11. Shmuel Safrai, Die Wahlfahrt im Zeitalter des Zweiten Tempels, trans. Dafna Mach (Neukirchen-Vluyn: Neukirchener Verlag, 1981), 18, 85, 163–73, 179, 217–18, discusses the requirements and ceremonies for achieving and maintaining purity at these pilgrimage festivals.

12. Nahman Avigad, Discovering Jerusalem (Nashville: Thomas Nelson, 1983), 139–42.

13. In a reply to Walter Zanger, Ronny Reich, “Great Mikveh Debate,” 52–53, argues persuasively that a miqveh even without a otzar is still a miqveh.

14. Hershel Shanks, “Report from Jerusalem,” Biblical Archaeology Review 3 (December 1977): 21. Ronny Reich has provided a thorough treatment of miqvaot with double entrances in “Mishnah, Sheqalim 8:2 and the Archaeological Evidence” (in Hebrew), in Jerusalem in the Second Temple Period, ed. A. Oppenheimer, V. Rappaport, and Menahem Stern (Jerusalem: Magnes, 1980), 225–56.

15. Roland de Vaux, Archaeology and the Dead Sea Scrolls (London: Oxford University Press, 1973), 131–32; Roland de Vaux, “Qumran, Khirbet-ʿEin Feshkha,” in Encyclopedia of Archaeological Excavations in the Holy Land, ed. Michael Avi-Yonah and Ephraim Stern, 4 vols. (Englewood Cliffs, N.J.: Prentice-Hall, 1958), 983–86.

16. Frank Moore Cross, The Ancient Library of Qumran and Modern Biblical Studies (Garden City, N.Y.: Doubleday, 1958), 50.

17. Bryant G. Wood, “To Dip or Sprinkle? The Qumran Cisterns in Perspective,” Bulletin of the American Schools of Oriental Research, no. 256 (fall 1984): 53–58.

18. Wood, “To Dip,” 47.

19. Wood, “To Dip,” 51.

20. William Sanford La Sor, “Discovering What Jewish Miqvaʾot Can Tell Us about Christian Baptism,” Biblical Archaeology Review 13 (January/February 1987): 57.

21. Didache 7:1.

22. See also Nathan Mitchell, “Baptism in the Didache,” in The Didache in Context: Essays on Its Text, History, and Transmission, ed. Clayton N. Jefford (Leiden: Brill, 1995), 252.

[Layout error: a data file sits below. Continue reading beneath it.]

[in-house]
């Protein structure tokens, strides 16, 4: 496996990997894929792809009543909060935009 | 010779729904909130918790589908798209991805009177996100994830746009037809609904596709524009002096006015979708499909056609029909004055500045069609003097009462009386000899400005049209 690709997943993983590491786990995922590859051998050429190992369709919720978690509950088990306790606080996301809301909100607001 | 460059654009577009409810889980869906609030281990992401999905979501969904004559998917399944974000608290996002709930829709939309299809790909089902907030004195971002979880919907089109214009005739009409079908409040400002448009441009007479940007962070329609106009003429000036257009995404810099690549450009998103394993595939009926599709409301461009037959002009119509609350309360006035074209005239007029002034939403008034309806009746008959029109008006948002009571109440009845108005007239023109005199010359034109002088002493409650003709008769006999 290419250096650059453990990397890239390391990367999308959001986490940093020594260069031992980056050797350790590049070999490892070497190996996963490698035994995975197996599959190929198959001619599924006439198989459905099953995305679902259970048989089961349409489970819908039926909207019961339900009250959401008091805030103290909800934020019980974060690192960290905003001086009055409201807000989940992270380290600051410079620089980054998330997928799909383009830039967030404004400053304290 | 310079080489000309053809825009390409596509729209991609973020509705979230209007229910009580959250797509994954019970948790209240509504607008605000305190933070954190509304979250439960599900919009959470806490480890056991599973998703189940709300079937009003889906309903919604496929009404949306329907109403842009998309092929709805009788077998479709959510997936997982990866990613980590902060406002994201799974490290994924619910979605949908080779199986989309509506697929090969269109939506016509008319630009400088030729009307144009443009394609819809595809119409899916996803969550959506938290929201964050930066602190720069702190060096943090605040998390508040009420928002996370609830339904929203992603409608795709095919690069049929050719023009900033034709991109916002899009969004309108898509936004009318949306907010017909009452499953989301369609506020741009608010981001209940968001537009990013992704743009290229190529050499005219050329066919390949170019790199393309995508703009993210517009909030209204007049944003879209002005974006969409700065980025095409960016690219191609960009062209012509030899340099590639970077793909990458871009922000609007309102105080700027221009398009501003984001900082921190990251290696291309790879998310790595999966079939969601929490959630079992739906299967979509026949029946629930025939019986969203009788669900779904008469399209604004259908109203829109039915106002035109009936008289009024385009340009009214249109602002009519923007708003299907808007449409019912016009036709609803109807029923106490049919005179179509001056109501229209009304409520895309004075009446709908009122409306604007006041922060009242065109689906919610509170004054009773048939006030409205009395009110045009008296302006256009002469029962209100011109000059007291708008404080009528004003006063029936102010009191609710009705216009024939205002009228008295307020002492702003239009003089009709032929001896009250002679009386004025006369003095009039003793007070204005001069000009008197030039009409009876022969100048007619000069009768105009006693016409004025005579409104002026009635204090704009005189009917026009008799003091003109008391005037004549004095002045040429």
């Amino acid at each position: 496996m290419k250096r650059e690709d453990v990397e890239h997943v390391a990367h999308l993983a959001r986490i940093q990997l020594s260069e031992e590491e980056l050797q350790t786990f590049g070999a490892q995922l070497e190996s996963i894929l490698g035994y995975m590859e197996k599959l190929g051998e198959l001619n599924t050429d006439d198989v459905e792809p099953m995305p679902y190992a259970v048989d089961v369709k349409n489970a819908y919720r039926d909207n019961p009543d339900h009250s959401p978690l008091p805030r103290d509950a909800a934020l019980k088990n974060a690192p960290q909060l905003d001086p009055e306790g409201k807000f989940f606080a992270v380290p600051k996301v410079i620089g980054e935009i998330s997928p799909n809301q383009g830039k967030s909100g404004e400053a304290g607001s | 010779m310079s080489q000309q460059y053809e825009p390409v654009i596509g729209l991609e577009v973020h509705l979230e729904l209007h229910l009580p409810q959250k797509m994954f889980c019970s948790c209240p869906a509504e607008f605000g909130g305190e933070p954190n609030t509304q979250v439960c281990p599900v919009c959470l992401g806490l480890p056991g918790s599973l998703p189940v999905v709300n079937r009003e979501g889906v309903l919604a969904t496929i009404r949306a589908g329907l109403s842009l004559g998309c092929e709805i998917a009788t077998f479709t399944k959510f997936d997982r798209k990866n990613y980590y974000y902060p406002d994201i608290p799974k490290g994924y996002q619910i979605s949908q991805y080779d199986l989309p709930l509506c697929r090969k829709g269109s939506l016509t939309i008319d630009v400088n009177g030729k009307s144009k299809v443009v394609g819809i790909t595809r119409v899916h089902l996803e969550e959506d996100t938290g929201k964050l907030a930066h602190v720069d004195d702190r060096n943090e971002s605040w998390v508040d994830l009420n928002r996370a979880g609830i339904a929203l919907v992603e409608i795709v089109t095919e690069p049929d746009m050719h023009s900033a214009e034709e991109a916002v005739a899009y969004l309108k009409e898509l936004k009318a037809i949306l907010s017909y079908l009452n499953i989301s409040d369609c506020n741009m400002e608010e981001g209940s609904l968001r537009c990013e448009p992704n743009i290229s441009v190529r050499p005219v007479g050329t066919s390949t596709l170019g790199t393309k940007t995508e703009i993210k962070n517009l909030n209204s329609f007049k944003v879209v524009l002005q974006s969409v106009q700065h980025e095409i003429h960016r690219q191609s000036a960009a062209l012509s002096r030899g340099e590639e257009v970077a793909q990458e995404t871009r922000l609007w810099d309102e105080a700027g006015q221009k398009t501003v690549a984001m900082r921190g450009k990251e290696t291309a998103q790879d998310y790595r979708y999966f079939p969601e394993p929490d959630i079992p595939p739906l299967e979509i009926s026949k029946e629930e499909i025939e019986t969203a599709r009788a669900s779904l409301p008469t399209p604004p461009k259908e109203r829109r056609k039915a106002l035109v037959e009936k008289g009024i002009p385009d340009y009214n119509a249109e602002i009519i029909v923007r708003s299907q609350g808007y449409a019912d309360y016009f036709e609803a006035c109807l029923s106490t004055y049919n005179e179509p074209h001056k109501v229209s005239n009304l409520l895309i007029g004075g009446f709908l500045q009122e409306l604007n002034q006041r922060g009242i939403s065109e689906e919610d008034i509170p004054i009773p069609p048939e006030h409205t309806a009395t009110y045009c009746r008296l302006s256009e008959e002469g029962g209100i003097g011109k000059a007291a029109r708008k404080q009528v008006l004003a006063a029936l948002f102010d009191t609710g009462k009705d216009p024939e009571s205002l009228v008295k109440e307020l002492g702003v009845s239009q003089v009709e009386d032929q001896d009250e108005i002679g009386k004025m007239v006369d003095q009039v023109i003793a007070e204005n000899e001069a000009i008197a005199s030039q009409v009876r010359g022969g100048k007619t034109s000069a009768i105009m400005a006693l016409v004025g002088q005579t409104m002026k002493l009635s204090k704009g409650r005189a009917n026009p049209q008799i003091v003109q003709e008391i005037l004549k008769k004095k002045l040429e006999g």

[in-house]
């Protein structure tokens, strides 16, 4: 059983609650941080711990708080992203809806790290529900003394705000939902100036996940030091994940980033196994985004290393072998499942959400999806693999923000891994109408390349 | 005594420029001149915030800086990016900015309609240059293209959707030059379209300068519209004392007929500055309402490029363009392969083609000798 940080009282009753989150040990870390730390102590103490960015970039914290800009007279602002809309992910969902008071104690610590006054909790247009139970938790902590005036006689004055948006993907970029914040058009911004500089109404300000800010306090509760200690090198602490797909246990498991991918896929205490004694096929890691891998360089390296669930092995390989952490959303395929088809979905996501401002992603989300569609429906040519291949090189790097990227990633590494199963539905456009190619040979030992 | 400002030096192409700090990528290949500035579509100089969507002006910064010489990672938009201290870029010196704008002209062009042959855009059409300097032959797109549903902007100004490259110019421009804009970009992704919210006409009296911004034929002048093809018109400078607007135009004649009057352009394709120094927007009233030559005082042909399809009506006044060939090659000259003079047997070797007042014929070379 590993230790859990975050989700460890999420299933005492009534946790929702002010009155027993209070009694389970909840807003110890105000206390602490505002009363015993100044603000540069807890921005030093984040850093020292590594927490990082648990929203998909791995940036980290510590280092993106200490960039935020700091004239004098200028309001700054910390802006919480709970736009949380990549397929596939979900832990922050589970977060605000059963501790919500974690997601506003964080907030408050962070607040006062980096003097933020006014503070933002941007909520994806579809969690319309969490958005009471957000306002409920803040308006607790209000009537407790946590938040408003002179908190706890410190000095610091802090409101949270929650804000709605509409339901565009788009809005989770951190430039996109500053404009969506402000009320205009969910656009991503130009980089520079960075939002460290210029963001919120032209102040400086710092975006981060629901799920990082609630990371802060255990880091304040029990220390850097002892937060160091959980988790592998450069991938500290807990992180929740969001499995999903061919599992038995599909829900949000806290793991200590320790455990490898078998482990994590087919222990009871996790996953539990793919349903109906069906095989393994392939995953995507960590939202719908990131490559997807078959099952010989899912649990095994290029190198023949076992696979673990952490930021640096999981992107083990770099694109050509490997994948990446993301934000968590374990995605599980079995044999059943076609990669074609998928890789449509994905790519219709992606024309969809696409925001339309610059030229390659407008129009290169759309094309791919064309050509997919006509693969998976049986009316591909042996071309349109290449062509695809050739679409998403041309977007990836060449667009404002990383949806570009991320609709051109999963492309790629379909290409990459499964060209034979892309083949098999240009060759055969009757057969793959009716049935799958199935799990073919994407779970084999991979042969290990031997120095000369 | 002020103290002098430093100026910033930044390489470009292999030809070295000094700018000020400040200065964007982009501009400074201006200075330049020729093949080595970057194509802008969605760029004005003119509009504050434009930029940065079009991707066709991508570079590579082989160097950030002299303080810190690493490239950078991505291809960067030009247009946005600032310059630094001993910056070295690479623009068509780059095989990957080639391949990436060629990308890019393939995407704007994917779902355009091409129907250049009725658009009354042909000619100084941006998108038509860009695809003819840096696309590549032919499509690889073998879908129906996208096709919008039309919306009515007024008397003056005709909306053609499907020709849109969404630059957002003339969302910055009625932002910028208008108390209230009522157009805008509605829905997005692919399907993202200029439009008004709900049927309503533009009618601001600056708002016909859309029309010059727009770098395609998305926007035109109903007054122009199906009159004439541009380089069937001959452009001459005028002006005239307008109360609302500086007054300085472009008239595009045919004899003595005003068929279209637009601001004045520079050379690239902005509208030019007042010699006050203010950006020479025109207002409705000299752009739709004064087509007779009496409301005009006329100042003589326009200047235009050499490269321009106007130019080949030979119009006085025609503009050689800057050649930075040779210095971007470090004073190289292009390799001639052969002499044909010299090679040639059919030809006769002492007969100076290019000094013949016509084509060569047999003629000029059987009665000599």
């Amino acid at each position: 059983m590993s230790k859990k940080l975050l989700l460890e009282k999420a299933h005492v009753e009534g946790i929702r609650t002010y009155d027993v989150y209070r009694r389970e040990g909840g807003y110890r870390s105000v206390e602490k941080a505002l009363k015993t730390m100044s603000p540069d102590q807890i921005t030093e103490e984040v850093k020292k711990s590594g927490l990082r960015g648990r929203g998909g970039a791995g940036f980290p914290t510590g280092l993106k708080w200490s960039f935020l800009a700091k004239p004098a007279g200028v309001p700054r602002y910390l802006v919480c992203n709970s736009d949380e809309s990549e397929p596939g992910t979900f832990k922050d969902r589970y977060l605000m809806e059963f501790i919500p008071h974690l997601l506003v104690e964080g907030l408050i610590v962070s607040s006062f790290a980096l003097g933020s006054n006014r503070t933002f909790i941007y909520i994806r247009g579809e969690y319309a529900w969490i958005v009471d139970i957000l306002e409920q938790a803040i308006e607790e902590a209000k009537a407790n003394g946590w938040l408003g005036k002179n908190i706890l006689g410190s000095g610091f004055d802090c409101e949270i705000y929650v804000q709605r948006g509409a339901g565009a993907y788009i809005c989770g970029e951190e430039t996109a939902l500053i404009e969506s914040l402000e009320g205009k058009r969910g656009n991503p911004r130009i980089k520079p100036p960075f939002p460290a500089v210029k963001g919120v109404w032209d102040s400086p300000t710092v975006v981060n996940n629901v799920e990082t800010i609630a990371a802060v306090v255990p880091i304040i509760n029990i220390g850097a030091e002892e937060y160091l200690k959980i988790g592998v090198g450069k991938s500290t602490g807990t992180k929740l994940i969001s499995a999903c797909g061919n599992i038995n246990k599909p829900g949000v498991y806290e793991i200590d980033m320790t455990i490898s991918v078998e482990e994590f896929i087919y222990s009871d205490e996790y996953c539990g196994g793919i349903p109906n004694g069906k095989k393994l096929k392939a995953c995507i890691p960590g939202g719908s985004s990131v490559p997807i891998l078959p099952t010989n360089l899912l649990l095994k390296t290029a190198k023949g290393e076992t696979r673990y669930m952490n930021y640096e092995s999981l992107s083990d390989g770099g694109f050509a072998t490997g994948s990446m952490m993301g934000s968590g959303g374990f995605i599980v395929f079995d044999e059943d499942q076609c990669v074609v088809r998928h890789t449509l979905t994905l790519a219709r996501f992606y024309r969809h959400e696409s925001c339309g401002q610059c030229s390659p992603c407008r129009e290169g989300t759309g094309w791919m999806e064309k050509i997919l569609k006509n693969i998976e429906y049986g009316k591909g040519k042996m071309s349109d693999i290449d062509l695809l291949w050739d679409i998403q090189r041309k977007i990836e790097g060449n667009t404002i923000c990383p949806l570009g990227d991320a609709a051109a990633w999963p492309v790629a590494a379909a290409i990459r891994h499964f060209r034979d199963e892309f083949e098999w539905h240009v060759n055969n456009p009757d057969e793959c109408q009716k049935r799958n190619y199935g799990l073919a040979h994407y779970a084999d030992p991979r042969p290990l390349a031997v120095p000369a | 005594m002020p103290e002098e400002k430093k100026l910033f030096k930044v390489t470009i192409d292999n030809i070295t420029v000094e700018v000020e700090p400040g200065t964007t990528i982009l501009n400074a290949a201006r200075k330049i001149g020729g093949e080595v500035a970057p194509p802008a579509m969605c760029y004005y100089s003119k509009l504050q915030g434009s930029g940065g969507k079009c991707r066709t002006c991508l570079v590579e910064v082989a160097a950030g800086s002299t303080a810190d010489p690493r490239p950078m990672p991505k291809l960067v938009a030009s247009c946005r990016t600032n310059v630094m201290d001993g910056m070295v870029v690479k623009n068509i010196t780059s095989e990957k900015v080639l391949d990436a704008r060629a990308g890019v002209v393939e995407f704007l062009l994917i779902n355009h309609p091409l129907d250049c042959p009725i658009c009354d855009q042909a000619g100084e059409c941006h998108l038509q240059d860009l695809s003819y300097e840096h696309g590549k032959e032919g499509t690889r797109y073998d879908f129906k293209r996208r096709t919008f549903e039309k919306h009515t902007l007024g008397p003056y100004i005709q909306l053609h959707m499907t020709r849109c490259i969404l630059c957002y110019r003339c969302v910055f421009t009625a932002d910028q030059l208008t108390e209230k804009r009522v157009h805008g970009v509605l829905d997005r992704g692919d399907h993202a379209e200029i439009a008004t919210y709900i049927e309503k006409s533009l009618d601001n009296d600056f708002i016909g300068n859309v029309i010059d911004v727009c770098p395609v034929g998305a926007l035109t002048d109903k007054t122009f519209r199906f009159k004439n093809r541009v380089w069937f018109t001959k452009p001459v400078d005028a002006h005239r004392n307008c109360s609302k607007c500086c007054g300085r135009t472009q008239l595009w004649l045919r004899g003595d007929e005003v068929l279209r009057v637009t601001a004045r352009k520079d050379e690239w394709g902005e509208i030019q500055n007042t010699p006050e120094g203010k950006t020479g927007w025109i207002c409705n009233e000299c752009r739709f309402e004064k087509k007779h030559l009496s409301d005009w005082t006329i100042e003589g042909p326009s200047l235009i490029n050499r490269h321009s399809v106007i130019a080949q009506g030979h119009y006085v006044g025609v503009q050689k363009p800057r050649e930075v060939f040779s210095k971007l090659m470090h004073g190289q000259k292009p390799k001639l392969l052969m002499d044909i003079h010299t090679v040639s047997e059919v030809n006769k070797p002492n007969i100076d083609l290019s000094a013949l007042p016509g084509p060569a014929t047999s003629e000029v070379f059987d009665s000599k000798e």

23. Wilhelm Brandt, Die jüdischen Baptismen (Gießen: Töpelmann, 1910), 57–62 (with some caution); Joachim Jeremias, “Der Ursprung der Johannestaufe,” Zeitschrift fur die Neutestamentliche Wissenschaft 28 (1929): 312–20; Nahum Levison, “The Proselyte in Biblical and Early Post-Biblical Times,” Scottish Journal of Theology 10 (1957): 45–56; Thomas F. Torrance, “The Origins of Baptism,” Scottish Journal of Theology 11 (1958): 158–71; Emil Schürer, The History of the Jewish People in the Time of Jesus Christ, ed. Fergus Millar and others, 3 vols. (Edinburgh: Clark, 1986), 3:174; Lawrence H. Schiffman, Who Was a Jew? Rabbinic and Halakhic Perspectives on the Jewish Christian Schism (Hoboken, N.J.: Ktav, 1985), 26; compare Thomas W. Manson, “Baptism in the Early Church,” Scottish Journal of Theology 2 (1949): 392 n. 7. Nineteenth-century investigators of the antiquity of Jewish proselyte baptism took the view that Jewish proselyte baptism was instituted after (rather than before) the introduction of Christian baptism; compare Ernst Gottlieb Bengel, Über das Alter der jüdischen Proselytentaufe: eine historische Untersuchung (Tübingen: C. F. Ostlander, 1814); and Matthias Schneckenburger, Ueber das Alter der jüdischen Proselytentaufe und deren Zusammenhang mit dem johanneischen und christlichen Ritus: nebst einer Beilage über die irriehrer zu Colossa (Berlin: Dümmler, 1828).

24. Schürer, Jewish People, 3:174 n. 89.

25. The Community Rule (1QS) 5:11, 14, in Geza Vermes, The Dead Sea Scrolls in English (London: Penguin Books, 1995), 76; compare Otto Betz, “Die Proselytentaufe Taufe in der Qumransekte und die Taufe im Neuen Testament,” Revue de Qumran 1, no. 2 (1958–59): 213–34.

26. Babylonian Talmud, Yebamot 48b; on this see Hermann L. Strack and Paul Billerbeck, Kommentar zum Neuen Testament aus Talmud und Midrasch: Das Evangelium nach Markus, Lukas und Johannes und die Apostelgeschichte, 4 vols. (Munich: Beck, 1924), 2:421–23.

27. La Sor, “Discovering,” 59.